First of all let me deal with that awkward title Napoleon's Buttons. This is an unusual book skillfully examining various what ifs throughout history. To introduce the unconventional concept, and so that we will not think this whole book is about holding up the worthy Emperor's pants, the authors deal with what held up Napoleon's retreat from Moscow: his soldiers bedraggled, downtrodden and desperate - and reduced from a strength of 600,00 to 10,000.Their hypothesis goes that as tin begins to crumble when weather cools, all the French officers and soldiers were disadvantaged by the use of tin buttons on their clothes. A few molecules within tin disintegrated in the severe weather conditions such as was experienced at that time in Russia. Napoleon's army had to hold their trousers on clumsily with their arms, and this interfered with their weapons. Had tin not been used for buttons might the army have survived 600,00 strong?Taking this concept further, - although it is probably apocryphal - the authors explore situations where the change of a few atoms in a chemical could have, or did bring about enormous world alterations as well as adjustments in society.Turning to other examples, the authors relate how Charles Goodyear using experiments on his kitchen stove in 1839, discovered how to make rubber into a practical commodity, useful through both summer and winter. Rubber today of course helps shape our world, from cars and trucks to outer space. Yet, ignoring the breakdown of some of rubber's molecules in low temperatures lead to the fatal Space Ship Challenger expedition 147 years later. There are many intriguing cases, covering a wide range of history and metals. At times though, the theory is stretched thinly; bringing Hannibal's elephants over the Alps and into the picture seems like mere filler.Unique, the book is at times also thoughtful - as in the bewitching Witchcraft section - with most of its content enlightening and groundbreaking reading.

  • By James Winter on 31 October 2005

    Great stuff, and a lovely insight into the little explored world of chemistry and biochemistry (for non scientists such as myself). Very readable, and also would make a good gift for parents or friends with a little patience and intellectual curiosity. The key to the book's value is the connections the authors draw with real world issues and objects. Suddenly all that science is very concrete, and the result is seeing things in a completely new light - essentially opening up a whole new world to the reader. Now that's worth picking up. The only reason I didn't give 5 stars was I have read some of the very best in 'crossover' science authors - Brian Greene (Elegant Universe), Dawkins etc., and the quality of writing and logical progression, though good, was not quite as sublime as these masters.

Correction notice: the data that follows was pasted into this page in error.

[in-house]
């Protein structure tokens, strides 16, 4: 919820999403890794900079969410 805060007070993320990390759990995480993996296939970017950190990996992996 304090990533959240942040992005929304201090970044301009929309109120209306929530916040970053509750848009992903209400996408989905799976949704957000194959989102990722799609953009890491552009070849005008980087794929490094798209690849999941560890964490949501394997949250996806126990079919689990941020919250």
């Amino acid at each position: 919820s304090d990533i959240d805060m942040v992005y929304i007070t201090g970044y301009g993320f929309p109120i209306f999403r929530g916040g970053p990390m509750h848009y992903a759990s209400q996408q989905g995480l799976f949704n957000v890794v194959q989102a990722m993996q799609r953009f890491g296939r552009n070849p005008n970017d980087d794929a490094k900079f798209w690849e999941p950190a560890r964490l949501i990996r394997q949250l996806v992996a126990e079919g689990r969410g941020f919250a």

• By hyfligh on 14 December 2010

    This book opens one's view to the link between organic chemistry and real materials. i.e. Cotton, soap, colorfast dyes, gun powder, rubber, etc. A beginning knowledge of the chemical elements carbon, hydrogen, oxygen, nitrogen is all that is needed. It explains things in a light that is a bit entertaining as well as instructive. Historical discoveries that lead to developments in each material are sprinkled in effectively. A good book for elevating ones knowledge---I bought a copy for my 14 year old Grandson.

  • By Dylan Burns on 3 September 2015

    This is an absolutely wonderful book to read. I read it during my a-levels and it's very easy to read and even if you haven't studied chemistry in years it has helpful diagrams and explains the basic concepts. It links special molecules and the role they played in history such as ascorbic acid and scurvy on boats.

  • By Alan and Jan on 30 August 2009

    What a remarkable combination of science, history and social effects of just a few chemicals. The science (the makeup of the molecules can get a little complex but just skip if neede and enjoy.

  • By johnhinton on 26 March 2016

    Very impressed by the molecular explanations and symbology (I used to hate organic chemistry), while the stories are pleasingly human and humane. Worthwhile and inspiring.

  • By afisher84 on 20 August 2013

    Purchased after reading myself for my A-level Chemistry students, a clever blend of how Chemistry has had such an influence on history across the world.

  • By Vicente Hernández Gordo on 17 January 2016

    Very interesting. If you love chemistry, and you want learn and get fun...this is your book.